An NHL Scout’s Advice For The Offseason
Posted by Dean Holden at April 4th, 2016
by Jamie MacDonald, 25 March 2016
Few people see more hockey than Mike Doneghey. As a scout with the NHL’s defending champion Chicago Blackhawks, the Massachusetts native will see more than 200 games by season’s end – and that doesn’t include the games his three kids played, one of whom is fresh off a Rhode Island prep school title. But when the season is over, for the most part, so is hockey.
For Doneghey, summer is a time to reconnect with family, to travel and enjoy a well-earned vacation from the sport he’s loved since his youth hockey days in Hyde Park. For his kids, now 17, 15 and 12, summer is also time for a break from hockey.
Doneghey would offer the same advice for any kid’s offseason: Consider putting away your gear.
Mass Hockey: As someone who scouts and interviews players with a legitimate shot at playing in the NHL, and also as a parent of three players, what is your advice on how a young player should spend his or her offseason?
Mike Doneghey: The long and the short of it is, my kids don’t even play hockey in the summer. My son, if I go watch a couple games, might come with me. They don’t really do camps. My older daughter, she’ll shoot pucks in the driveway and that kind of thing, but she plays softball, my son plays baseball, and my younger daughter plays softball. I think the more athletic you can be, it’s better in the long run, and it’s better for the burnout factor.
Mass Hockey: That may sound counterintuitive for parent or players with their own high expectations. What would be your message to them?
Doneghey: At some age, it becomes a necessary evil to do it 11 months out of the year. You do have that small window of 15-, 16-, 17-years-old where your body’s growing a bit and you want do be doing physical training and start doing some festivals to be noticed or recruited by colleges. At some point, it becomes something where you have to become sport-specific. But, for the 8-, 9-, 10-, 11-, 12-, 13-year-old … play golf, play tag, throw the football around, go to the beach, hang out with friends. Be a kid.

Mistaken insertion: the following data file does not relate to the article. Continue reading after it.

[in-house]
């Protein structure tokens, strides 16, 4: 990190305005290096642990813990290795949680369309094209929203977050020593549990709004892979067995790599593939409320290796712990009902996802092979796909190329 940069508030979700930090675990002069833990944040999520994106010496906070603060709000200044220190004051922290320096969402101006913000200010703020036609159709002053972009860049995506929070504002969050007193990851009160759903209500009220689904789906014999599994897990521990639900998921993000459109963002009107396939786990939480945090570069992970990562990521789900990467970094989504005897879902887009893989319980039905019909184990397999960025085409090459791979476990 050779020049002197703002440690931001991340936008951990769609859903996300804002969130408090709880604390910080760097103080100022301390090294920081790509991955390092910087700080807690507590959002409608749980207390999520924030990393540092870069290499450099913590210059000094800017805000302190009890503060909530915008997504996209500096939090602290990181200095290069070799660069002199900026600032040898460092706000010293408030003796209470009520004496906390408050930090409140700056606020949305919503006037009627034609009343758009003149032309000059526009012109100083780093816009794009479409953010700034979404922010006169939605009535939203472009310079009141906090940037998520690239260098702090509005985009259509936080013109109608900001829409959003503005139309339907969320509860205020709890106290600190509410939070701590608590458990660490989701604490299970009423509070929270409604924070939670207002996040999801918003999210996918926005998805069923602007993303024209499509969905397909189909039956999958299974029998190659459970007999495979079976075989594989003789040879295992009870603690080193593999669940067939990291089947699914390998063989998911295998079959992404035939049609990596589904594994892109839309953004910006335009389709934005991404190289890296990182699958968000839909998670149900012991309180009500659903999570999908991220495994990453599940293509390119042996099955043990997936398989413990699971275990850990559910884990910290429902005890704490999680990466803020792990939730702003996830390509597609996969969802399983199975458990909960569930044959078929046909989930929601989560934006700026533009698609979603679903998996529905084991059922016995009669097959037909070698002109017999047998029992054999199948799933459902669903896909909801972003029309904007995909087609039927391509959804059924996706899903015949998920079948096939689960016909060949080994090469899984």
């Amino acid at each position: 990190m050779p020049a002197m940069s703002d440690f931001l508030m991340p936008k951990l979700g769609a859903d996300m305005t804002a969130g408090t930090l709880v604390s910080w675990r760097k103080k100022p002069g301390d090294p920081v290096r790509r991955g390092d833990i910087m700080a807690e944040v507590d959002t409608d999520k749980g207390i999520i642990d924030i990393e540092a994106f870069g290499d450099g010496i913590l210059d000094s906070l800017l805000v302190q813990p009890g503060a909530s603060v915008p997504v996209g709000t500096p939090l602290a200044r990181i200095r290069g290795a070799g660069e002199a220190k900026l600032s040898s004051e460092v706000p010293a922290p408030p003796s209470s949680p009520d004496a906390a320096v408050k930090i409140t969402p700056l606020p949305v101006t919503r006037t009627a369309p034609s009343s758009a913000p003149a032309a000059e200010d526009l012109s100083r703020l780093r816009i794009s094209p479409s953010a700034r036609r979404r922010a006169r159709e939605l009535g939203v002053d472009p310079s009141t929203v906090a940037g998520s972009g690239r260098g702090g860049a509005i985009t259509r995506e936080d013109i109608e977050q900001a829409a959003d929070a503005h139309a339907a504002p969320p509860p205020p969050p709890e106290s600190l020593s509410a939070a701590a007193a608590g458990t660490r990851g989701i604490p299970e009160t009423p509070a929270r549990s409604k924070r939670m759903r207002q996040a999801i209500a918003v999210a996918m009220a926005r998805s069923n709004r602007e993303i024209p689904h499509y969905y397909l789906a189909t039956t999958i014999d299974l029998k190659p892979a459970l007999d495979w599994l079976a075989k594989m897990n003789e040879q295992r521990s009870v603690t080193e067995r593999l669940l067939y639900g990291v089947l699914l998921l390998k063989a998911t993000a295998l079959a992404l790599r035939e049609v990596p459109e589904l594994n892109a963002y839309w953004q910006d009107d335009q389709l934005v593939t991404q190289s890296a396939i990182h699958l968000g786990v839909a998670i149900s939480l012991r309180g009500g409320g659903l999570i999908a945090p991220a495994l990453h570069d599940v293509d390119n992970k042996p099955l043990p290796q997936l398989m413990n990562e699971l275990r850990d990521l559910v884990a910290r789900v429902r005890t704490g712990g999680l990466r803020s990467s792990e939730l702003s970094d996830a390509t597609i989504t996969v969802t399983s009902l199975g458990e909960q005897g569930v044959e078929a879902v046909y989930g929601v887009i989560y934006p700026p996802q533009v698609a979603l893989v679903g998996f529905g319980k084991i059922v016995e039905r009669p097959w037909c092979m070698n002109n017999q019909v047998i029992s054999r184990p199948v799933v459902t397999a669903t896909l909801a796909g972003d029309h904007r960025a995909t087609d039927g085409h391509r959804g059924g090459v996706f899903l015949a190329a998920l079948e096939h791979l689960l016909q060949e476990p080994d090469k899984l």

Mass Hockey: Are there ways to build up work ethic in the offseason?
Doneghey: The more you’re around athletes, the more you can tell the kids who are working hard, and you can tell the kids who think they’re work hard.
Look at Marian Hossa. He’s 37-years-old and you watch him on NHL Network or NBCSN, and you hear the guys talking about how he’s a 200-foot player. Watch him. He backchecks and strips guys from pucks, and he hates losing battles. Everyone sees what Patrick Kane does, that’s on ESPN’s Top 10, but look at Patrice Bergeron. You don’t necessarily see those guys backchecking through the neutral zone or winning one-on-one battles or sacrificing their bodies and blocking shots or stuff like that.
Mass Hockey: At some point, of course, your kids probably do pick up a stick, though, don’t they?
Doneghey: My kids still rollerblade and play different games in the yard – Wiffle ball, Frisbee. They’re kids being kids. They’re not going to be pro athletes or maybe even Division I athletes. If they go out to the driveway and shoot pucks or play one-on-one with each other, that’s great. Or, if they go swimming, that’s great.
Mass Hockey: What is your take on hockey camps?
Doneghey: I’m not against them. My daughter has done some things with USA Hockey camps, and she loved it and that was good for her. It was social and, as you get older, you have to get more sport-specific with more qualified people who have a track record, so I’m not at all opposed to hockey camps. But some camps have a high school kid on the ice with 9- and 10-year-olds. What kind of camp is that?
Mass Hockey: From a scout’s perspective, what kinds of things do you like to hear that a player has worked on during the offseason?
Doneghey: In today’s game, if you don’t have a base of skating, the game is going to be too fast. You always have to do something involving footwork or agility. You want to see strength on their skates, their ability to stop and start, and their speed is obviously a big factor at any level. Those are the three things.
Mass Hockey: As a young player enters the following season, should they be looking back at having achieved any hockey goals during the summer?
Doneghey: No. At the younger ages, be a kid. Run around. Play tag. Throw a ball around. If you throw a ball around, you’re going to have quicker hands. If you’re running around, you’re going to have quicker feet. You may not think you’re doing anything, but being active is working everything. Be active and be a kid. And don’t be in a hurry.
Kids develop at different ages and different levels. Some kids are 6-feet and some kids are 5-foot-2, but the 5-foot-2 kid, when he’s 6-feet, maybe he’s a better player. Let maturity take its course.
Category: age-appropriateness, athleticism, career counselling, diversification, evaluation, eye-hand coordination, fun, fundamental movement skills, growth & development, interview, learning, LTAD, motivation, parents, passion, patience, physical literacy, scouting, skill acquisition, talent development, unstructured play, work ethic